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Biography and Articles

Julia Russell Eells brings 29 years of college and independent school teaching and administrative experience to her role as Head of School at Lincoln. She holds a BA from Hobart & William Smith Colleges and an MA from Wesleyan University.

Julia joined Lincoln in 2005 bringing deep experience in all-girls education including 17 years combined at Miss Porter's School and The Ethel Walker School, as Dean of Admissions and College Counseling. Julia also served five years as Assistant Headmaster at Westminster School in Connecticut. Since moving to Rhode Island, Julia has joined the Boards of the National Coalition of Girls' Schools and Community Preparatory School. With a particular passion for issues of equity, diversity, and moral development, much of Julia’s classroom work has centered on human development.  She teaches a section of Ethics at Lincoln each spring.

She is married to John C. Eells, Founder/Director of the Farmington (CT) Valley Symphony Orchestra and the Rhode Island Philharmonic Community Orchestra. Julia and John have one grown daughter who is a teacher at the University Child Development School in Seattle, Washington and a son who attends the University of Rhode Island.

Recent Articles by Julia Russell Eells

 

Room for Books
On Our Minds, January 2010

A New Lesson in History
On Our Minds, August 2009

Being Yourself in a Selfless Era
On Our Minds, February, 2009

Reflections from a Silent Meeting
On Our Minds, September, 2008

All-Girls and The Real World
May, 2005


From The Head

Thank you for visiting Lincoln School's home on the World Wide Web. Whether you are a current parent coming for day-to-day information, a student visiting a teacher's web page, an alumna seeking information of events and former classmates, or a prospective family exploring the possibility of admission, we trust you will find the information you are looking for.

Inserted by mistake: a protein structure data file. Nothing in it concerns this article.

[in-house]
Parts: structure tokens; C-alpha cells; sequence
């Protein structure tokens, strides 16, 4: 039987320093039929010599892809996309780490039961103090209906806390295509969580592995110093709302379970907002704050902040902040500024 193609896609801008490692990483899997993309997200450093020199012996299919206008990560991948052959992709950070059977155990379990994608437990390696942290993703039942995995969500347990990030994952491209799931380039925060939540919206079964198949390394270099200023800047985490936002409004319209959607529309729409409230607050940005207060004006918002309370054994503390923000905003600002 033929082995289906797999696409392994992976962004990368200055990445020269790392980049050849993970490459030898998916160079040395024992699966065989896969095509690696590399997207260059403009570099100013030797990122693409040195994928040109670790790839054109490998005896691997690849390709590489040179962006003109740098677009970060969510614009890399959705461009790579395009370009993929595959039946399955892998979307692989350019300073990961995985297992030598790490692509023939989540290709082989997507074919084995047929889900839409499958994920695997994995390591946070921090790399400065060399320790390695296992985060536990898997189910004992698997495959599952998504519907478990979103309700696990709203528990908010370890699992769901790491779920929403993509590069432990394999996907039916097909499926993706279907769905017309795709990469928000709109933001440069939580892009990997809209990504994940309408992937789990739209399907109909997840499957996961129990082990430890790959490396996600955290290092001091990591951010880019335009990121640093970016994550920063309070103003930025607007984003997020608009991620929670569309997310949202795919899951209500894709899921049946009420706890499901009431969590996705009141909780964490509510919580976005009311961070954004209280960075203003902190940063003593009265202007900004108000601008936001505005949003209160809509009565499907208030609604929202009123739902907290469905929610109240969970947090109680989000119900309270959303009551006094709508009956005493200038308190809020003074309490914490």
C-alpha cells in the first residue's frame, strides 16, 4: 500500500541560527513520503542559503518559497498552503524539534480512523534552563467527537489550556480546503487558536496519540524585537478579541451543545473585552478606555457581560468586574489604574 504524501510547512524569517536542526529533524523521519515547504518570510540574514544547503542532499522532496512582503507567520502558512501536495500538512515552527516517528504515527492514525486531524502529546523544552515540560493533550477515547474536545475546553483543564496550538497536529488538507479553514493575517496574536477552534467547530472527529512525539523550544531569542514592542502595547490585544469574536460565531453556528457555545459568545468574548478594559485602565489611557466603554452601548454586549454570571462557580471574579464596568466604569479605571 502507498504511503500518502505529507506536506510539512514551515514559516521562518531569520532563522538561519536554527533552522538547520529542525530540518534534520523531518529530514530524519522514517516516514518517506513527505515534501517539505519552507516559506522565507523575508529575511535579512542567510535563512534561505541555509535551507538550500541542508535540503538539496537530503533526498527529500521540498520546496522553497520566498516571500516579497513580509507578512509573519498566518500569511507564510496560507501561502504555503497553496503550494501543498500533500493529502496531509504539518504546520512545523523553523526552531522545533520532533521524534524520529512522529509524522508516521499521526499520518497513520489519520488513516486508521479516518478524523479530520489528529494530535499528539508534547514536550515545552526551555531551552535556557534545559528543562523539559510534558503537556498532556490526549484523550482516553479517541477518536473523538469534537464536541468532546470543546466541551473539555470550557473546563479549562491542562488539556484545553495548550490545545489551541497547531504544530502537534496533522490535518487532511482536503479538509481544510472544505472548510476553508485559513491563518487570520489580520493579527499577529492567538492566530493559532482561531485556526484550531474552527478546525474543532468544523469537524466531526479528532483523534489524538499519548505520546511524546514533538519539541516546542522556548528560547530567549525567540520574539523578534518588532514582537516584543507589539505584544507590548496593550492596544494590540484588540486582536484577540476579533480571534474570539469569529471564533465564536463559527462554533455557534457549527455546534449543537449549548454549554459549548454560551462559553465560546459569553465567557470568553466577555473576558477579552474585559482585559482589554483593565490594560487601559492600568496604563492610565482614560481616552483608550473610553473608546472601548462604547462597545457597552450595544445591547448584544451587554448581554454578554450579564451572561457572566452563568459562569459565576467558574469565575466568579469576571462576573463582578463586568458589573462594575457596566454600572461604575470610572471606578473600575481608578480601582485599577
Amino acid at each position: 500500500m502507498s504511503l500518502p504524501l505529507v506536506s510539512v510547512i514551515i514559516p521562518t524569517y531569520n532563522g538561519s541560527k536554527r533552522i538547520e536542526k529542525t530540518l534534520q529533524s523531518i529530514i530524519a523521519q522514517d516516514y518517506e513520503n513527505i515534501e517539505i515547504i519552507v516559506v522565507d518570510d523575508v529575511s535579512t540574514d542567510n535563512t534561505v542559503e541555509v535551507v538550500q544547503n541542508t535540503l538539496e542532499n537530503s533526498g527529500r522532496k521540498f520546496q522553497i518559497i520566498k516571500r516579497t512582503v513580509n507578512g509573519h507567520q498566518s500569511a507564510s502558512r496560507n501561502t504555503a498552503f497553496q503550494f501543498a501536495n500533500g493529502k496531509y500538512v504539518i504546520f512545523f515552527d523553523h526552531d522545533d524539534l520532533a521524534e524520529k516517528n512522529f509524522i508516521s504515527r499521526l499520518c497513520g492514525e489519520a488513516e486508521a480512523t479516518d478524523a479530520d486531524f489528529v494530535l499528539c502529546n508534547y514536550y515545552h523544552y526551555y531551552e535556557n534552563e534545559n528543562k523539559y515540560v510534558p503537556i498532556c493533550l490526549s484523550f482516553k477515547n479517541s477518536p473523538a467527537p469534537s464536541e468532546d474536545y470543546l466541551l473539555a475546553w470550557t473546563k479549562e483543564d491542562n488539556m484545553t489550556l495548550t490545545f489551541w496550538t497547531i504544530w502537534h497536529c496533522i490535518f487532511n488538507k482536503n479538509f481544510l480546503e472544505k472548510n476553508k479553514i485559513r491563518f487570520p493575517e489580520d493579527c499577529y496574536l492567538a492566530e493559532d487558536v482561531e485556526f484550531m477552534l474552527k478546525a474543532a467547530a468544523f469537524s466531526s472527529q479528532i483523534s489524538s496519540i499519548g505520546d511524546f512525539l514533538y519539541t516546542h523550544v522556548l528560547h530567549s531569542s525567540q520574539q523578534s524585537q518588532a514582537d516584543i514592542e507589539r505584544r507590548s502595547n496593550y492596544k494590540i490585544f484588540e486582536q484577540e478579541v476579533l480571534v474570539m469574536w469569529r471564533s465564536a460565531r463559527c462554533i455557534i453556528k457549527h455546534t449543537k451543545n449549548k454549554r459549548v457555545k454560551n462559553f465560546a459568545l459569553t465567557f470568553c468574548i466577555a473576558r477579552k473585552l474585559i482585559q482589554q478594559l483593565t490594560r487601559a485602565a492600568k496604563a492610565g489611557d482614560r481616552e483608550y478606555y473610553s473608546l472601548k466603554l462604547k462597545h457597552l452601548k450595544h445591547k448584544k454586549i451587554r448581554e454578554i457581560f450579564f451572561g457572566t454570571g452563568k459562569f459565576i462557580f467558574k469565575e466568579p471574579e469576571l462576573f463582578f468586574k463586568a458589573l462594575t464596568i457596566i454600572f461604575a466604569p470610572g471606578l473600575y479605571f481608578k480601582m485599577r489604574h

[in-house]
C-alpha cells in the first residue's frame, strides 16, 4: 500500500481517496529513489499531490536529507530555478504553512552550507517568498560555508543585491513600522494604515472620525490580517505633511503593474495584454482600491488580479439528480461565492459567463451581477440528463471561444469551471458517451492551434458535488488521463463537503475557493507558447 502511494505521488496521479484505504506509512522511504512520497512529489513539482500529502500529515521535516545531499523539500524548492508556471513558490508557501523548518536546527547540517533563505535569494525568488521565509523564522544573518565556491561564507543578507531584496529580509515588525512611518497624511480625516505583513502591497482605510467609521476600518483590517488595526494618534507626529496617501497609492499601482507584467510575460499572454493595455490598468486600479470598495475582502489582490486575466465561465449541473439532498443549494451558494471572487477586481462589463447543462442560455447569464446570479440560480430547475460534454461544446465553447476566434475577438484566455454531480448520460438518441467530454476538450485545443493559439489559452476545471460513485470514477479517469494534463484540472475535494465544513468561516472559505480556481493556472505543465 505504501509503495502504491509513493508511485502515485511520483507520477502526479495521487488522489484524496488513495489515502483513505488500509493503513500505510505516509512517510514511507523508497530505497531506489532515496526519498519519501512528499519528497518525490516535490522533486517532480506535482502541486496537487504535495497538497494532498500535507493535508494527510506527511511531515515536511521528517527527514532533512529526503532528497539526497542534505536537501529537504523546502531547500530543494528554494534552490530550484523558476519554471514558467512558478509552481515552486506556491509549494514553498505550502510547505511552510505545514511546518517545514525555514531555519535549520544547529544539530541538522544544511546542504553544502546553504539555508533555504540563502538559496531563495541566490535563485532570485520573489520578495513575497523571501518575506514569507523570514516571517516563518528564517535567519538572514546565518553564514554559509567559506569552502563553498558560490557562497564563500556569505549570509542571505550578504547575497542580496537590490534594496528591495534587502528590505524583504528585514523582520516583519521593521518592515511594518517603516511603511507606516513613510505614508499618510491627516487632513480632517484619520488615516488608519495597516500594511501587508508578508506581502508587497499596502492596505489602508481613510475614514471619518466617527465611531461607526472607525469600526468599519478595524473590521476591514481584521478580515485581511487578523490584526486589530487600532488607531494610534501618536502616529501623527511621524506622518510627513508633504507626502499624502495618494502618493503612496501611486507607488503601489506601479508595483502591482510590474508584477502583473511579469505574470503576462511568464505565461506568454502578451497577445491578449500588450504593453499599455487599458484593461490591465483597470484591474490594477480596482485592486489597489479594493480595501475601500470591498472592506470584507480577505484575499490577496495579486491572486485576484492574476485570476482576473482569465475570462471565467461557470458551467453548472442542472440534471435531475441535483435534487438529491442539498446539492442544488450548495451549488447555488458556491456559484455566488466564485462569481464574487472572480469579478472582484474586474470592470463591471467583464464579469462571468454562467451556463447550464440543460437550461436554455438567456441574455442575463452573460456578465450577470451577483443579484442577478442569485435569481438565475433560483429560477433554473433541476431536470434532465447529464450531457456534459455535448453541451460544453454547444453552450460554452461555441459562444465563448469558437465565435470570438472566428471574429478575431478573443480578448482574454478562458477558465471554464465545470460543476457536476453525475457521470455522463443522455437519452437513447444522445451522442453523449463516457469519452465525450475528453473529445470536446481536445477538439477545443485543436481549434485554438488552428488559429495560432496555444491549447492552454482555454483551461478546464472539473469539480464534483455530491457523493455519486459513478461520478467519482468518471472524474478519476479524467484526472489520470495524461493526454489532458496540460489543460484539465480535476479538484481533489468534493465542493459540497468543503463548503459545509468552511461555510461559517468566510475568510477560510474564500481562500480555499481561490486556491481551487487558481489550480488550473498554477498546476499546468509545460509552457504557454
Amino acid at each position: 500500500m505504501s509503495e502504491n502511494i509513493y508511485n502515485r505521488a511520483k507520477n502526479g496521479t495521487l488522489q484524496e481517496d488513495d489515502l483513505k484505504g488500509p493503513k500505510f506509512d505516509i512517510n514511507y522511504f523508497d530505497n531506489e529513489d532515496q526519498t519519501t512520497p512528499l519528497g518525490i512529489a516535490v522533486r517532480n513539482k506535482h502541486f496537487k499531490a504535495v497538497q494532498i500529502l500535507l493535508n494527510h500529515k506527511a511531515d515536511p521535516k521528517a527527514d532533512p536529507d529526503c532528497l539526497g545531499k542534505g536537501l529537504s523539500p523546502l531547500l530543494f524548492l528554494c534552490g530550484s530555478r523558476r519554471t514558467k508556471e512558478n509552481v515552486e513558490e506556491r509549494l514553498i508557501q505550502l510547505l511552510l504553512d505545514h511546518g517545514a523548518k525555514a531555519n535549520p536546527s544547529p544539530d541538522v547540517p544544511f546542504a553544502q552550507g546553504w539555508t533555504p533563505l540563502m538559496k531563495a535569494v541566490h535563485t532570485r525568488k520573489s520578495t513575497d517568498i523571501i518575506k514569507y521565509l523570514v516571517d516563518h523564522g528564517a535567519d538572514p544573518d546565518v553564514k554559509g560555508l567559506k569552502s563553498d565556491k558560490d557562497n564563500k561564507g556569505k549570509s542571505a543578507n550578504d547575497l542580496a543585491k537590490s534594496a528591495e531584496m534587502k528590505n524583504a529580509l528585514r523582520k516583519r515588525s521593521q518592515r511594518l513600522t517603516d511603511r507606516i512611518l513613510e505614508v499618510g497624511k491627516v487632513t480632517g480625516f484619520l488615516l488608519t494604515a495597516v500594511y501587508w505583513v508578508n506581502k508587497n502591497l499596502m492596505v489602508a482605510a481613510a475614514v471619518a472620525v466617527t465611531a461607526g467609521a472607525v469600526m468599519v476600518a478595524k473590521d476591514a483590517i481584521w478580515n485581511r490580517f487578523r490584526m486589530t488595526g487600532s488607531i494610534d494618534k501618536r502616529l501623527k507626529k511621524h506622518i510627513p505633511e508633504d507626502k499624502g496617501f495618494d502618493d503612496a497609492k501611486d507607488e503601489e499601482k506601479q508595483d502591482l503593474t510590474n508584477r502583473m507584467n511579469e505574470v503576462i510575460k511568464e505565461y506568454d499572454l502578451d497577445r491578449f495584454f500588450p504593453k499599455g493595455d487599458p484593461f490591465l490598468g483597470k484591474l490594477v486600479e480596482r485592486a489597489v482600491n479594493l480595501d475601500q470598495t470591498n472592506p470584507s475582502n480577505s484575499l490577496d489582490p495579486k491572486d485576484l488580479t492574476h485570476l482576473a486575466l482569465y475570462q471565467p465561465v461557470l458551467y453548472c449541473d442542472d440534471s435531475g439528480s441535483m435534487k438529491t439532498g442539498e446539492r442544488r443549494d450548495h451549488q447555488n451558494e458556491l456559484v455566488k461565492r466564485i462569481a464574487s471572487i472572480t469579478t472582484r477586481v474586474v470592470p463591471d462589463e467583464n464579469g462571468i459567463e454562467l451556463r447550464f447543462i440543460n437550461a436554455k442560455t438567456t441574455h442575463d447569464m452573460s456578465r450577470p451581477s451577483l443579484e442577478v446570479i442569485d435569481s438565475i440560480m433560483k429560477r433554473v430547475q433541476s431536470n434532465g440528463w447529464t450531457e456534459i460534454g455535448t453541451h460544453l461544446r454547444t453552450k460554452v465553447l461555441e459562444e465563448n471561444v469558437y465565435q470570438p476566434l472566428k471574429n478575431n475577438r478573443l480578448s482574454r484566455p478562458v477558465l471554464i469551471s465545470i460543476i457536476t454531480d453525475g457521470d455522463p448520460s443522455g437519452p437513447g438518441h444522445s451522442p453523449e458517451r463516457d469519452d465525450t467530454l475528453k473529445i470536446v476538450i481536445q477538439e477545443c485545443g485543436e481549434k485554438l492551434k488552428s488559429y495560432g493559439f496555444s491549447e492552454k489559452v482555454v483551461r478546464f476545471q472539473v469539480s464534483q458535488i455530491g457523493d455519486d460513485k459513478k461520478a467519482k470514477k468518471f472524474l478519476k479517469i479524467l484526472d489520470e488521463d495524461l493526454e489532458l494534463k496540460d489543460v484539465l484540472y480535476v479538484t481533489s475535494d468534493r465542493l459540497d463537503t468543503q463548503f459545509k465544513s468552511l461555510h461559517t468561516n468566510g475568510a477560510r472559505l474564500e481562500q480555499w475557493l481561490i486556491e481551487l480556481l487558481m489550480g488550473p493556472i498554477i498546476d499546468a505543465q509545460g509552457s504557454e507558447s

We believe that an exemplary school is a place where each student has every opportunity to maximize her potential, where every teacher looks for the best in each student, and where the culture is built upon compassion and respect for the worth of every individual.

In our classrooms and in every venue at Lincoln, we experience an enhanced intellectual, emotional and physical "presence" on the part of our girls. This is so because all that our girls are doing - exploring plate tectonics, scoring a goal, interpreting a poem, debating a school or international issue, or learning new music - they are doing on their own terms. Girls learn in unique ways that only an all-girls' environment can nurture.

Our Quaker heritage provides each Lincoln girl with a foundation for self-reflection, commitment to service beyond self, and an awareness and celebration of that which is distinctive in others. Built upon that foundation is the conviction that girls - all girls - deserve the very best a school has to offer.

Julia Russell Eells 
Head of School

 

 

Old History

Founded in 1884 by Mrs. William Ames, whose daughter Daisy Dwight was one of Lincoln's first nine students, Lincoln School was named in honor of John Larkin Lincoln, a Brown University Professor with a strong commitment to the education of girls and young women.  Lincoln moved to its present site on Butler Avenue in 1913, expanding its campus and physical plant in the ensuing years to accommodate the School's growing N-12 academic program, its Infant and Toddler Center, and its arts and athletic programs.  In 1924, Lincoln School began its formal association with the Yearly Meeting of Friends for New England as a Quaker School.  While Lincoln's affiliation with the Yearly Meeting of Friends ended in 1972, Lincoln maintains a strong commitment to its Quaker traditions and is accredited by the Friends Council on Education.  In 1980, Lincoln acquired Faxon Farm in Rehoboth, MA, named in honor of Connie Briggs Faxon '36, to support the School's growing interscholastic sports program.  Along with its longstanding tradition of academic excellence, Lincoln enjoys the distinction of being the nation's only all-girls Quaker School in North America.  In 2005, Julia Russell Eells was named 14th Head of Lincoln School.  There are more than 3,000 Lincoln alumnae living and working in communities across the nation and around the world. 




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